You can purchase the material locally from a hardware store or buy it online. Make electricity science kit of MiniScience.com contains all the above materials.

Miniature Socket
Base board
Copper and Zinc electrodes
Color Coded Leads
Online Instructions
Multi tester or Multi meter
Miniature Bulb 1.2V

Results of Experiment (Observation):

Experiments are often done in series. A series of experiments can be done by changing one variable a different amount each time. A series of experiments is made up of separate experimental “runs.” During each run you make a measurement of how much the variable affected the system under study. For each run, a different amount of change in the variable is used. This produces a different amount of response in the system. You measure this response, or record data, in a table for this purpose. This is considered “raw data” since it has not been processed or interpreted yet. When raw data gets processed mathematically, for example, it becomes results.


In experiment 4 you must calculate the average voltage for each fruit and write that in the last column of your data table.

Summary of Results:

Summarize what happened. This can be in the form of a table of processed numerical data, or graphs. It could also be a written statement of what occurred during experiments.

It is from calculations using recorded data that tables and graphs are made. Studying tables and graphs, we can see trends that tell us how different variables cause our observations. Based on these trends, we can draw conclusions about the system under study. These conclusions help us confirm or deny our original hypothesis. Often, mathematical equations can be made from graphs. These equations allow us to predict how a change will affect the system without the need to do additional experiments. Advanced levels of experimental science rely heavily on graphical and mathematical analysis of data. At this level, science becomes even more interesting and powerful.

A sample result table may look like this:

Average Voltage

Apple Juice
Orange juice
Lemon juice


Using the trends in your experimental data and your experimental observations, try to answer your original questions. Is your hypothesis correct? Now is the time to pull together what happened, and assess the experiments you did.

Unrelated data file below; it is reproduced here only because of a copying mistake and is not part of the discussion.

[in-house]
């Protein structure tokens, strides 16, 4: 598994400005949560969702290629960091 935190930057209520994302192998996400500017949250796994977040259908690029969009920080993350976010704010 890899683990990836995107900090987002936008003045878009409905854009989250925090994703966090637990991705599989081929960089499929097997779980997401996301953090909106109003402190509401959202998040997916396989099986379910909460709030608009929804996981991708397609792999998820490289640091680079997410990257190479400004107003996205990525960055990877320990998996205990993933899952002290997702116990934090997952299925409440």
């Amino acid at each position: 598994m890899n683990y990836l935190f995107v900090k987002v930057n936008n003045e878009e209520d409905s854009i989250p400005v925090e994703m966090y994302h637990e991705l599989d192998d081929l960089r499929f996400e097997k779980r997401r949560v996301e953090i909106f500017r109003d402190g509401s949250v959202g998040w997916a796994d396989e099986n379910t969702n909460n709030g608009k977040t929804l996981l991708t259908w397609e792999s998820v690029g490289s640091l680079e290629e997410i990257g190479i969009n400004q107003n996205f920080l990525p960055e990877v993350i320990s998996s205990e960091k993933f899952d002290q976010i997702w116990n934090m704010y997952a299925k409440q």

Related Questions & Answers:

What you have learned may allow you to answer other questions. Many questions are related. Several new questions may have occurred to you while doing experiments. You may now be able to understand or verify things that you discovered when gathering information for the project. Questions lead to more questions, which lead to additional hypothesis that need to be tested.

Possible Errors:

If you did not observe anything different than what happened with your control, the variable you changed may not affect the system you are investigating. If you did not observe a consistent, reproducible trend in your series of experimental runs there may be experimental errors affecting your results. The first thing to check is how you are making your measurements. Is the measurement method questionable or unreliable? Maybe you are reading a scale incorrectly, or maybe the measuring instrument is working erratically.

If you determine that experimental errors are influencing your results, carefully rethink the design of your experiments. Review each step of the procedure to find sources of potential errors. If possible, have a scientist review the procedure with you. Sometimes the designer of an experiment can miss the obvious.


List your References in this section of your report.